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Page last updated at 17:39 GMT, Thursday, 7 August 2008 18:39 UK

Beijing pollution efforts hailed

IOC President Jacques Rogge describes China's anti-pollution measures

The head of the International Olympic Committee, Jacques Rogge, has praised Beijing's "extraordinary" efforts to cut pollution ahead of the Games.

He said there would be no danger to the health of athletes, despite continuing concerns about pollution levels.

He was speaking as dignitaries from around the world gathered in China's capital for Friday's opening ceremony.

Among them is US President George Bush, who earlier expressed "deep concerns" about Beijing's human rights record.

Speaking in the Thai capital, Bangkok, before travelling to the Games, Mr Bush praised China's economy but said only respect for human rights would let it realise its full potential.

China rejected Mr Bush's criticisms as "interference" in its internal affairs.

Air target missed

A day before the Games, a BBC reading suggested Beijing's air quality was far below World Health Organization (WHO) standards.

It put levels of particulate matter (PM10) at 191 micrograms per cubic metre. This far exceeds the WHO target of 50 micrograms/cubic metre, and also exceeds the WHO target for developing countries of 150 micrograms/cubic metre.

Graph

But Mr Rogge praised the Chinese authorities for having done "everything that is feasible and humanly possible to address this situation".

"What they have done is extraordinary," Mr Rogge told reporters.

He said there was "absolutely no danger" to the health of athletes taking part in events that last less than one hour. But he said if the pollution was bad, events which lasted more than that could be shifted or postponed.

Mr Rogge urged reporters to distinguish between fog and pollution - a point, correspondents say, often made by Chinese authorities.

"The fog, you see, is based on the basis of humidity and heat. It does not mean that this fog is the same as pollution," he said.

He also said that China's efforts to clean up the air around Beijing would "continue and have a lasting influence on the climate of Beijing".

Separately, Mr Rogge said athletes would be prevented from making any political statement or protest in official venues - in accordance with Rule 51 of the Olympic charter, which forbids athletes from making political, religious, commercial or racial propaganda.

But he said they were free to do this in protest areas provided by Chinese authorities, and that "common sense" would be used to judge violations.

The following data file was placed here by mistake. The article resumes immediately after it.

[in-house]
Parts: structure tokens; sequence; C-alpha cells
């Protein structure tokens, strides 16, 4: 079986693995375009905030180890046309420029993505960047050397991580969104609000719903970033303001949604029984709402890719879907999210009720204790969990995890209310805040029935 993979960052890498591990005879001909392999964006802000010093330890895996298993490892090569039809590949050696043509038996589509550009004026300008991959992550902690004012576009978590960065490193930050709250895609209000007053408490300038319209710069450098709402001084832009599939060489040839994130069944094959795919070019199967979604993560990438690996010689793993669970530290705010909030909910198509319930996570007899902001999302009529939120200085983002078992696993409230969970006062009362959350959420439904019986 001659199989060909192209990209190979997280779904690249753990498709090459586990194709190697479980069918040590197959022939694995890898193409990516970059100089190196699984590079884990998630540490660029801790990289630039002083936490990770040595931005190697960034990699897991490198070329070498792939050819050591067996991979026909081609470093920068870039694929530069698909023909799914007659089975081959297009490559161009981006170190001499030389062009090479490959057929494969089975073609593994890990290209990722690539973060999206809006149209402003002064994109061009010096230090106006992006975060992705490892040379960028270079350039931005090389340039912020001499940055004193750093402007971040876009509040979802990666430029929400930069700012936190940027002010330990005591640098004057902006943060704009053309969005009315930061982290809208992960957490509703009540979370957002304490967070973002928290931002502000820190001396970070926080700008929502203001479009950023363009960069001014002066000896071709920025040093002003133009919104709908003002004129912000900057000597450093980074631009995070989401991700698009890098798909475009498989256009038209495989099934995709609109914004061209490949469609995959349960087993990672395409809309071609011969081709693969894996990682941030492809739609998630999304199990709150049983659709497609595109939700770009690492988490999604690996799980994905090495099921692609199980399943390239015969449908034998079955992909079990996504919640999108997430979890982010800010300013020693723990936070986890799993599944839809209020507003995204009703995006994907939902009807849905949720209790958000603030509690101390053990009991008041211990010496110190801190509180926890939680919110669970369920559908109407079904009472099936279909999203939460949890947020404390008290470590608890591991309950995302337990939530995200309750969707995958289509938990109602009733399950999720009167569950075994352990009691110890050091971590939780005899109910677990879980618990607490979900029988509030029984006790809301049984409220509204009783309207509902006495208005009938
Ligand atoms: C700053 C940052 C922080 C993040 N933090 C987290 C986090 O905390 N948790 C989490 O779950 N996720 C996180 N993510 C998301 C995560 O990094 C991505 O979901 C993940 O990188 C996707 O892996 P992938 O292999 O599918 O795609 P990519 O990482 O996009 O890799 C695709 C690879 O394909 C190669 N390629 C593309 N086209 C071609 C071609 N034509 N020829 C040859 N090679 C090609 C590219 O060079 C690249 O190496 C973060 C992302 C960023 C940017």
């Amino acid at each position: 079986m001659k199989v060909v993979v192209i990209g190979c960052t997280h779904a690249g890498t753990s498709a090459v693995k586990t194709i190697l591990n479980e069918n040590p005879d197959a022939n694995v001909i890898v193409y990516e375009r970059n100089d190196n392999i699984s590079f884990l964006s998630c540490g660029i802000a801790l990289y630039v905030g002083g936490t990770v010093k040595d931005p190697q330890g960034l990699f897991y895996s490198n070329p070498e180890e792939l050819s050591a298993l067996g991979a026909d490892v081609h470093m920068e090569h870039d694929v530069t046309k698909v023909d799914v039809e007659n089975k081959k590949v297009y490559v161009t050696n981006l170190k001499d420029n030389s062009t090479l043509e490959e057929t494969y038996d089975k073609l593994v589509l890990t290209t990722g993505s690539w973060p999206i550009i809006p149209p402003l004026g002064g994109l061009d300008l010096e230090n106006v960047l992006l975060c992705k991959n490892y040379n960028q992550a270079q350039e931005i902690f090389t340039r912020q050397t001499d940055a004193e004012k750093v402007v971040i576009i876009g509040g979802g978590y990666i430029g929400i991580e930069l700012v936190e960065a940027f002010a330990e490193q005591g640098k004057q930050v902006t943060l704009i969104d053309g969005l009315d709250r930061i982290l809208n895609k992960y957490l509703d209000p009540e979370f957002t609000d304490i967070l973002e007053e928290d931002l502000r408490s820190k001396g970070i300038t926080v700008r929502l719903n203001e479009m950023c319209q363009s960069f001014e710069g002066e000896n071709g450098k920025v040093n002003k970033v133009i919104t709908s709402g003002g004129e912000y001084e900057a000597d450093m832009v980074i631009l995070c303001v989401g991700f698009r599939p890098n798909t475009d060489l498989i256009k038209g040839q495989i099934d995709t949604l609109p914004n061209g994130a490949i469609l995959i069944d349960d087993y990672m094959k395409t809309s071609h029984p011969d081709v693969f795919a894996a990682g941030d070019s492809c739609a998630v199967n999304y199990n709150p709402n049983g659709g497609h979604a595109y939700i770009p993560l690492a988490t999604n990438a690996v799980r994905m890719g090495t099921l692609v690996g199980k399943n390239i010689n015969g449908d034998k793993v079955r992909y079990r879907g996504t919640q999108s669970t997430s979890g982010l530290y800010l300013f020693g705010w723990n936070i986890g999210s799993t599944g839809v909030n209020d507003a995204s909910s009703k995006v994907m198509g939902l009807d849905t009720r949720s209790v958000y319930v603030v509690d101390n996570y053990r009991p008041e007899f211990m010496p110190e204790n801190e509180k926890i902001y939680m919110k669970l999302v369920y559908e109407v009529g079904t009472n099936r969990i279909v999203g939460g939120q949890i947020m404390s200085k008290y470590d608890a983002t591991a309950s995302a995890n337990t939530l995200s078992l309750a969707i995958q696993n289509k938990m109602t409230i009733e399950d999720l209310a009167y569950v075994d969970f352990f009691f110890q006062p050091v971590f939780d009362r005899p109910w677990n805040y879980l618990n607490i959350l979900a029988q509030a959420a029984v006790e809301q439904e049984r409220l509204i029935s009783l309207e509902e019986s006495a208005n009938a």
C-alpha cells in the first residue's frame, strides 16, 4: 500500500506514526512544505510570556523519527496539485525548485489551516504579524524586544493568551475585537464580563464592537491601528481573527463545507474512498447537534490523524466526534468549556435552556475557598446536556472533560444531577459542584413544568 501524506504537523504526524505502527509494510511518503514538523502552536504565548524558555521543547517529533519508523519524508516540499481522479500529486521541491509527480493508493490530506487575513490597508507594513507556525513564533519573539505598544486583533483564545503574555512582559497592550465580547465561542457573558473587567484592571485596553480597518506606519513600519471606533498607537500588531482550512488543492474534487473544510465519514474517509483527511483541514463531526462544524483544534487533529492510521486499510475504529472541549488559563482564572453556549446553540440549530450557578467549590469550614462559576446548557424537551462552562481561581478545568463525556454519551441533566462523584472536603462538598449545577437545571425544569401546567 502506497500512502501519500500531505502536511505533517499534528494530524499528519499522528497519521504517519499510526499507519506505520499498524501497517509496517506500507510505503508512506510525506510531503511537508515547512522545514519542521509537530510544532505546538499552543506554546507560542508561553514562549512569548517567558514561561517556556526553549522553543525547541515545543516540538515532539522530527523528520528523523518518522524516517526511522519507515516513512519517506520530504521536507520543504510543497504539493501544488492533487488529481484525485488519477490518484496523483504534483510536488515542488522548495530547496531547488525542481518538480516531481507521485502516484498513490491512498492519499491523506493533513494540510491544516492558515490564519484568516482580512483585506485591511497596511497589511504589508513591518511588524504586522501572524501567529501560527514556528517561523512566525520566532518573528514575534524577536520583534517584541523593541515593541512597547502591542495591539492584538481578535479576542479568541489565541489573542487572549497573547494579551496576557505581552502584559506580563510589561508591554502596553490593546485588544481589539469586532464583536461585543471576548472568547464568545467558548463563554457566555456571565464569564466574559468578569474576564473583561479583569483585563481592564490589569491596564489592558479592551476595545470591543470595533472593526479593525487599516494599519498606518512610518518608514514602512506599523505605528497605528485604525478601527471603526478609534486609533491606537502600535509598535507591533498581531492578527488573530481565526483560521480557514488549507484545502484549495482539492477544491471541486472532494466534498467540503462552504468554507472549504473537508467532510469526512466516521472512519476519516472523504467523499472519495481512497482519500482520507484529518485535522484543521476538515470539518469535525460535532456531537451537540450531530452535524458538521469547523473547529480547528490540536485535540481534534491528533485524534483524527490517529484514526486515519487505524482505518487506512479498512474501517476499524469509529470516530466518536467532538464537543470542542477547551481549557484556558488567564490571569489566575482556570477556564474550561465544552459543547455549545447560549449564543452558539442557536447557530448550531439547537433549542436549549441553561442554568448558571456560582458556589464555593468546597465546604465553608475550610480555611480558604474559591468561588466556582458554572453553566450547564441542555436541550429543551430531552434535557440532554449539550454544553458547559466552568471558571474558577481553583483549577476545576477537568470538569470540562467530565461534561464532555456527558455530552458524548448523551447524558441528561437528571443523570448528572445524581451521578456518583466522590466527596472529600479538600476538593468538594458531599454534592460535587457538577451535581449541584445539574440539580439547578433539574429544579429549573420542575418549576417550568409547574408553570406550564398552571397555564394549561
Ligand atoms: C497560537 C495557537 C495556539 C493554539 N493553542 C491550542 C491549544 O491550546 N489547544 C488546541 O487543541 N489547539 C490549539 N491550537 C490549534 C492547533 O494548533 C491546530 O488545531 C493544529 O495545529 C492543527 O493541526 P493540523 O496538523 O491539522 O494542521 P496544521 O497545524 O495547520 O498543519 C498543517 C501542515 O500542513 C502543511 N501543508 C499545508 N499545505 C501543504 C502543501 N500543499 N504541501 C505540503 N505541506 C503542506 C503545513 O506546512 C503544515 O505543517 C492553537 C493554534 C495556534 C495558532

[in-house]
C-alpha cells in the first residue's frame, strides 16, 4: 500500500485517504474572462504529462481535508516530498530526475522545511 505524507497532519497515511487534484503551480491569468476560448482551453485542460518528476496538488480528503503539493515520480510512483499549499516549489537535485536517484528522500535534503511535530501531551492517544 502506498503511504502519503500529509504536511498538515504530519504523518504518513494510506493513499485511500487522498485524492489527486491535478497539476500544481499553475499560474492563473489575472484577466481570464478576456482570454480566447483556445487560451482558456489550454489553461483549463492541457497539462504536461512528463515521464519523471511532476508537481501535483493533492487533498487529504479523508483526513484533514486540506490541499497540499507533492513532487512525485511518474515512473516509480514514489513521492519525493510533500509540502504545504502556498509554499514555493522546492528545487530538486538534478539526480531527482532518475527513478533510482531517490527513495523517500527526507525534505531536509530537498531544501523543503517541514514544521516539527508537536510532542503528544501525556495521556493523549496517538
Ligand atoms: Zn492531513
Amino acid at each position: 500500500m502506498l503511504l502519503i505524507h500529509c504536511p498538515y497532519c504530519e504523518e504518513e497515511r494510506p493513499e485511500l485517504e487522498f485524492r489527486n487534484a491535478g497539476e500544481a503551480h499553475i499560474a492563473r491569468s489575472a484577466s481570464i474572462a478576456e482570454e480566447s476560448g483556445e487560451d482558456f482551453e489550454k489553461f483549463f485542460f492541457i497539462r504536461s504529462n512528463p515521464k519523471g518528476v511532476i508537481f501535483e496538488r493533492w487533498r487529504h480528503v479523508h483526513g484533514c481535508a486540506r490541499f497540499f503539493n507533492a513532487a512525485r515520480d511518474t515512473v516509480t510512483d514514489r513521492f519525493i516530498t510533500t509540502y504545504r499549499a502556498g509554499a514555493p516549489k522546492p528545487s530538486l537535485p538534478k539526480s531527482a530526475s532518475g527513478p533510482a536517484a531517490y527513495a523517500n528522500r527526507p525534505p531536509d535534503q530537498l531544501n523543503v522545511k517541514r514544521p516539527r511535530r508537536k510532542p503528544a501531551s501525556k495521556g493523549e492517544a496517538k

He spoke after more than 40 Olympic athletes signed an open letter to President Hu Jintao urging China to respect freedom of opinion and religion, particularly in Tibet.

The letter urged China "to protect freedom of expression, freedom of religion and freedom of opinion in your country, including Tibet".

Chinese police in Tiananmen Square on 7 August 2008
America stands in firm opposition to China's detention of political dissidents, human rights advocates and religious activists
President Bush

Issued by Amnesty International and the International Campaign for Tibet, it also called on President Hu "to ensure that human rights defenders are no longer intimidated or imprisoned" and "to stop the death penalty".

There were celebrations on Thursday as the Olympic torch began making its last stops on a journey that has seen it pass through five continents.

Patriotic crowds lined the mist-shrouded Great Wall waving fans and cheering, while streams of confetti shot into the air as the torch was lit from the Olympic flame.

The torch, while welcomed in many nations, has also been a magnet for protesters critical of China's respect for rights.

Mr Bush hit out at China's "detention of political dissidents, human rights advocates and religious activists" before he arrived in China for the opening ceremony.

But China offered a robust defence of its record in response, insisting it "put its people first".

In other developments:

  • The two Koreas said they would not march together at the opening ceremony, a reversal on the last two Olympic Games
  • A US group that monitors radical websites says a Chinese Islamic group has posted a Uighur-language video that depicts an explosion over a Beijing Olympic venue, AP reports
  • Tibetan groups have held large protests in both India and Nepal on the eve of the Games
  • China has selected basketball star Yao Ming to carry the national flag in the opening ceremony


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